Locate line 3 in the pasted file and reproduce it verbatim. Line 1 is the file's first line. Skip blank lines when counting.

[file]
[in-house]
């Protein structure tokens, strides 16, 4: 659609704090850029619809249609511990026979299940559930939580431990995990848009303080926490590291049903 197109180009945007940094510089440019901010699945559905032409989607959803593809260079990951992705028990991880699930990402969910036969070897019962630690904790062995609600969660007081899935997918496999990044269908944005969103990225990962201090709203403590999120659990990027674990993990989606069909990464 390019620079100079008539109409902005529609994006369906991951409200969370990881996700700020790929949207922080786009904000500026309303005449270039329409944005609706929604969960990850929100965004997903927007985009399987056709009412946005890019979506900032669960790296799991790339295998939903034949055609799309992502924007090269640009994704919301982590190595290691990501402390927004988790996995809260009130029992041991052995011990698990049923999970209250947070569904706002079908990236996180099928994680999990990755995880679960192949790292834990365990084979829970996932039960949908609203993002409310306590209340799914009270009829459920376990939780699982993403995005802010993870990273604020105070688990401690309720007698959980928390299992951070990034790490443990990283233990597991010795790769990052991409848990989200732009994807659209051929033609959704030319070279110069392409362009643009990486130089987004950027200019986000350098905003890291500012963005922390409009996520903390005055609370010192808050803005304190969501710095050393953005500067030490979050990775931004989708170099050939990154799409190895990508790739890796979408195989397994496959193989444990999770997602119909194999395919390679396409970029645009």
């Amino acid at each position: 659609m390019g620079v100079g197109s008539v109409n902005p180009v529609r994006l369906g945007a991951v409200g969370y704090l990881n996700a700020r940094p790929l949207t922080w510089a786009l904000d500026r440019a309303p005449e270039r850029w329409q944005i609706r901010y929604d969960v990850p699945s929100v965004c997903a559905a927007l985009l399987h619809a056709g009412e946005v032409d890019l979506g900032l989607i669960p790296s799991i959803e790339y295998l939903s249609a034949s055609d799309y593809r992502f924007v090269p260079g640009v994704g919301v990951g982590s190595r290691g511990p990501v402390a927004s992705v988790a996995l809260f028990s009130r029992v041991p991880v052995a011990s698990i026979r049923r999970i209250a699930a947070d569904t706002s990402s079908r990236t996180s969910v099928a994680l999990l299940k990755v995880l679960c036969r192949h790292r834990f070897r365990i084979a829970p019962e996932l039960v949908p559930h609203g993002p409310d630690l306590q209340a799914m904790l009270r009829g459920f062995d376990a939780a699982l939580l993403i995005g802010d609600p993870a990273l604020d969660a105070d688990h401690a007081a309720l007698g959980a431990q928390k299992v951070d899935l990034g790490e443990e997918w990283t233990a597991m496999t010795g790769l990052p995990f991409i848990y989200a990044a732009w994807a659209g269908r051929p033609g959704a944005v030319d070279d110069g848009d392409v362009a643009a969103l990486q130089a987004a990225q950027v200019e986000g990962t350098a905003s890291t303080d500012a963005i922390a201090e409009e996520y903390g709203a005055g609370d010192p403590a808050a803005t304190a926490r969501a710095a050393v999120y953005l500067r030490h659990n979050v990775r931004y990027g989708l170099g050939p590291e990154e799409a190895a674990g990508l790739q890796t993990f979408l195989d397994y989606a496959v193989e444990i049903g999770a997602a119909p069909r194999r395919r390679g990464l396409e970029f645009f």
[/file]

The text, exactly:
């Amino acid at each position: 659609m390019g620079v100079g197109s008539v109409n902005p180009v529609r994006l369906g945007a991951v409200g969370y704090l990881n996700a700020r940094p790929l949207t922080w510089a786009l904000d500026r440019a309303p005449e270039r850029w329409q944005i609706r901010y929604d969960v990850p699945s929100v965004c997903a559905a927007l985009l399987h619809a056709g009412e946005v032409d890019l979506g900032l989607i669960p790296s799991i959803e790339y295998l939903s249609a034949s055609d799309y593809r992502f924007v090269p260079g640009v994704g919301v990951g982590s190595r290691g511990p990501v402390a927004s992705v988790a996995l809260f028990s009130r029992v041991p991880v052995a011990s698990i026979r049923r999970i209250a699930a947070d569904t706002s990402s079908r990236t996180s969910v099928a994680l999990l299940k990755v995880l679960c036969r192949h790292r834990f070897r365990i084979a829970p019962e996932l039960v949908p559930h609203g993002p409310d630690l306590q209340a799914m904790l009270r009829g459920f062995d376990a939780a699982l939580l993403i995005g802010d609600p993870a990273l604020d969660a105070d688990h401690a007081a309720l007698g959980a431990q928390k299992v951070d899935l990034g790490e443990e997918w990283t233990a597991m496999t010795g790769l990052p995990f991409i848990y989200a990044a732009w994807a659209g269908r051929p033609g959704a944005v030319d070279d110069g848009d392409v362009a643009a969103l990486q130089a987004a990225q950027v200019e986000g990962t350098a905003s890291t303080d500012a963005i922390a201090e409009e996520y903390g709203a005055g609370d010192p403590a808050a803005t304190a926490r969501a710095a050393v999120y953005l500067r030490h659990n979050v990775r931004y990027g989708l170099g050939p590291e990154e799409a190895a674990g990508l790739q890796t993990f979408l195989d397994y989606a496959v193989e444990i049903g999770a997602a119909p069909r194999r395919r390679g990464l396409e970029f645009f």